Deadly at Close-Range: His Majesty's Ship "Glatton" (1795-1814)
Fighting ships of the Napoleonic Wars were equipped with two kinds of main armament: 'long guns' (standard-length cannon) and carronades (stubby, short-range guns). Long guns, ranging in calibre from three-pounders to 48-pounders, had the advantage of a longer range but used more gunpowder; carronades, designed for ranges closer than 400 metres, had similar -- and even higher -- calibres but used less gunpowder.
Originally designed in 1759 by a British officer named Robert Melville (12.10.1723-20.09.1809), carronades were adopted by the Royal Navy in 1779, under the sponsorship of Admiral Sir Charles Middleton (14.10.1726-17.06.1813). Called 'the smasher' by Melville and 'the devil's gun' by British seaman, the carronade had two main functions: to smash through one side of an opposing ship's hull (creating a torrent of wood-splinters) and to clear the crew off an enemy's main-deck.
First manufactured by the Carron Iron Works in Stirlingshire, Scotland, carronades came in calibres ranging from two-pounders -- usually carried on the quarter-deck -- to 68-pounders (HMS 'Victory' carried two of these on her forecastle). The typical fourth-rate warship of 50 to 54 guns in the Napoleonic Wars carried six 12-pounder and six 24-pounder carronades. 
Despite some initial opposition from ships' captains, the Royal Navy moved ahead with the installation of carronades; the first British ship to receive the new weapon was the 44-gun HMS 'Rainbow'. All doubts about the effectiveness of carronades were dispelled in 1782, when HMS 'Rainbow' engaged the large French frigate 'Hebe', forcing her to strike her colours after a single broadside.
By 1790, carronade barrels were usually installed on specially-designed wooden 'slides' -- not regular wheeled gun-carriages. This enabled the carronade to be traversed in a limited arc, increasing its potential target area. Although highly-effective at smashing through hulls and at repelling boarders, the main drawback of the carronade was still the short range of the weapon (captains were unable to use it properly until their ships had acquired a target less than half a kilometre away).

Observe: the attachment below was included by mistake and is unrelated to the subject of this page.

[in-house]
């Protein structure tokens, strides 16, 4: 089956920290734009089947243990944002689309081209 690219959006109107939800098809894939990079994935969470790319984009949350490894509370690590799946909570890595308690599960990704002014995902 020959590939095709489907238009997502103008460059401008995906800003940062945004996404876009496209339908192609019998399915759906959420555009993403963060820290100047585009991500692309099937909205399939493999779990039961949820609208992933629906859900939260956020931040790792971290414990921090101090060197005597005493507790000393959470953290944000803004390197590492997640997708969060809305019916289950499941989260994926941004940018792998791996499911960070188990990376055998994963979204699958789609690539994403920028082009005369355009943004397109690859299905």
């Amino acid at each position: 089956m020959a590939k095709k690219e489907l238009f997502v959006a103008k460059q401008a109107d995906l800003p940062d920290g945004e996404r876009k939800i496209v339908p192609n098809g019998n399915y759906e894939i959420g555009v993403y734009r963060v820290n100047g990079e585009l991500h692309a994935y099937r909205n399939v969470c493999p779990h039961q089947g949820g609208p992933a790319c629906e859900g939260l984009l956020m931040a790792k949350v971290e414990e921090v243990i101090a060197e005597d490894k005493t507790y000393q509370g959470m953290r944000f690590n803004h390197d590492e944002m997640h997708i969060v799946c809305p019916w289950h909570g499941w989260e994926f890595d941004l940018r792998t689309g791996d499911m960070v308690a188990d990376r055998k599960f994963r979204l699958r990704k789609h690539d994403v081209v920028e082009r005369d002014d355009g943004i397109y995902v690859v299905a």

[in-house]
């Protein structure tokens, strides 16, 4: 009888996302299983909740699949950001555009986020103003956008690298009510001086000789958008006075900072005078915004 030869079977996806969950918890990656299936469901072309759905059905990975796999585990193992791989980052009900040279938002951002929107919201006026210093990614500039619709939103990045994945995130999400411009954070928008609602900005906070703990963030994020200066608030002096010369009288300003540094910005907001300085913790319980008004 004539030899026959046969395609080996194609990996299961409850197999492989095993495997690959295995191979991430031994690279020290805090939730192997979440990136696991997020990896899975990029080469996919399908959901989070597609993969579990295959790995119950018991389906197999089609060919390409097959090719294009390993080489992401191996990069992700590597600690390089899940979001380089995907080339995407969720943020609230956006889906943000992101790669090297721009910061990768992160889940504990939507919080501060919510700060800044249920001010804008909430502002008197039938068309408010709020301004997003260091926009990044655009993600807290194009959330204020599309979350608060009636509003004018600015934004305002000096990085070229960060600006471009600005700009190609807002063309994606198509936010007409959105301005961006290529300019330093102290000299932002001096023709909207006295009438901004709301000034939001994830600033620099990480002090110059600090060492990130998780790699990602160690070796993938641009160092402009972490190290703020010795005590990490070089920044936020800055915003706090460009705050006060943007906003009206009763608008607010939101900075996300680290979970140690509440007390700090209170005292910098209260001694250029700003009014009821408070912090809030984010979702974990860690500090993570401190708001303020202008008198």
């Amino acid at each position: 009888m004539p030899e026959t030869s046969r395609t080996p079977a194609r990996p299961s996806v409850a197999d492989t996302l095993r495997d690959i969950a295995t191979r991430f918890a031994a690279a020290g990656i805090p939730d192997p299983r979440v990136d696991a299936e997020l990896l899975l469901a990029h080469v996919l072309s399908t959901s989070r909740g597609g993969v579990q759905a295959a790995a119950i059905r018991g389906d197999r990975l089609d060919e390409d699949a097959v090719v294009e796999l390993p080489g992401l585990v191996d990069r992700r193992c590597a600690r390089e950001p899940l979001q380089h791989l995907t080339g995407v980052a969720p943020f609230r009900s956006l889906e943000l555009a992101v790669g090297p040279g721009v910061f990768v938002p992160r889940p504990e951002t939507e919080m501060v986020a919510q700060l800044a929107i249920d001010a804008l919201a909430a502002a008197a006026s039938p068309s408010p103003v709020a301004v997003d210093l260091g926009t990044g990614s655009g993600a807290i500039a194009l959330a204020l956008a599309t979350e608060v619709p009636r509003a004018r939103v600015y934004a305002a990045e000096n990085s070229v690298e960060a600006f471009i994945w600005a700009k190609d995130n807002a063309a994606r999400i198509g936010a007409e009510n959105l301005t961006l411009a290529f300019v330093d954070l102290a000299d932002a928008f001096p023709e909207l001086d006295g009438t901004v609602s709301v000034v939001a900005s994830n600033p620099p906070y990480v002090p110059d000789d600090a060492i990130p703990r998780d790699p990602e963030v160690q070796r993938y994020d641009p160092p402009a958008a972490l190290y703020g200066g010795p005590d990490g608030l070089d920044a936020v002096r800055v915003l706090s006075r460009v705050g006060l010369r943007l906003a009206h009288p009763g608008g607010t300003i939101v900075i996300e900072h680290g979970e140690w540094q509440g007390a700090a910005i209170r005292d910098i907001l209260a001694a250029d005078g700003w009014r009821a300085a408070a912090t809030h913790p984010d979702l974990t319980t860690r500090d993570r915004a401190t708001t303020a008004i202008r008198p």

In 1795, as part of its expansion after France and Holland became allies of France, the Royal Navy purchased nine 1,200-ton East India Company merchantmen then building on the Thames River. These ships were then converted to 54 or 56-gun warships by joining the forecastle and the quarter-deck (forming a continuous upper-deck). Armament for eight of the new vessels consisted of twenty-eight 18-pounder long guns on the gun-deck and twenty-six to twenty-eight 32-pounder carronades on the upper-deck. They were classed as 'fourth-rates'.
The ninth vessel, the 56-gun HMS 'Glatton', became the Royal Navy's first (and only) warship armed exclusively with carronades. With twenty-eight 42-pounder carronades on her upper-deck and twenty-eight 64-pounder carronades on her lower-deck, HMS 'Glatton' was a boarder's nightmare.
The first commanding officer of HMS 'Glatton' was Captain Henry Trollope (20.04.1756-02.11.1839) a veteran of the American War of Independence and a strong supporter of the use of carronades. Trollope would later command the 74-gun HMS 'Russell' at the Battle of Camperdown (11.10.1797).
Probably the most famous commander of HMS 'Glatton' was Captain (later Vice-Admiral) William 'Breadfruit' Bligh (09.09.1754-07.12.1817). Bligh, who had served under Captain James Cook from 1776 to 1779, had been in command of HMAV 'Bounty' when the crew, led by master's mate Fletcher Christian, mutinied (28.04.1789). Bligh and 18 loyal crew members were set adrift in one of the ship's boats; 47 days and 3,618 nautical miles later they reached safety at the Dutch port of Coupang in Timor.
Ironically, although Bligh held command of HMS 'Glatton' for less than a month (18.03.1801-12.04.1801) it was during this month that Vice-Admiral Horatio Nelson engaged the Danish Fleet at the Battle of Copenhagen (02.04). The British victory cost the ship's crew 51 casualties (17 killed and 31 wounded). Bligh later received the personal thanks of Nelson for his conduct during the engagement.
HMS 'Glatton' was not in the line of battle at Trafalgar in 1805. She continued active service until 1814, when she was converted to a water depot. In 1830, HMS 'Glatton' was sunk as a breakwater.
 Middleton was Comptroller of the Navy from 1778 to 1790. He was created Baron Barham on 01.05.1805 and held the post of First Lord of the Admiralty from 1805 to 1806.
 It is interesting to note that the inclusion of carronades to a Royal Navy ship's existing armament did not alter her official classification. If a 38-gun frigade was equipped with 10 carronades, she was still listed as a '38'.
 The captured 'Hebe' later became the basis for a new class of Royal Navy frigates.
 Five additional East India merchantmen were acquired in 1796.
 There is disagreement between sources over the armament of HMS 'Glatton'; some sources state she carried 32-punder carronades on her upper deck.
 Trollope was subsequently knighted and would reach the rank of Admiral in 1812.
 Bligh's nickname comes from the fact that HMAV 'Bounty' was sent to Tahiti to transport breadfuit plants to the West Indies.
 Like Trollope, Bligh had been present at the Battle of Camperdown (in command of the 74-gun HMS 'Director'). He was promoted to Vice-Admiral of the Blue on 04.06.1814.
Placed on the Napoleon Series: January 2006
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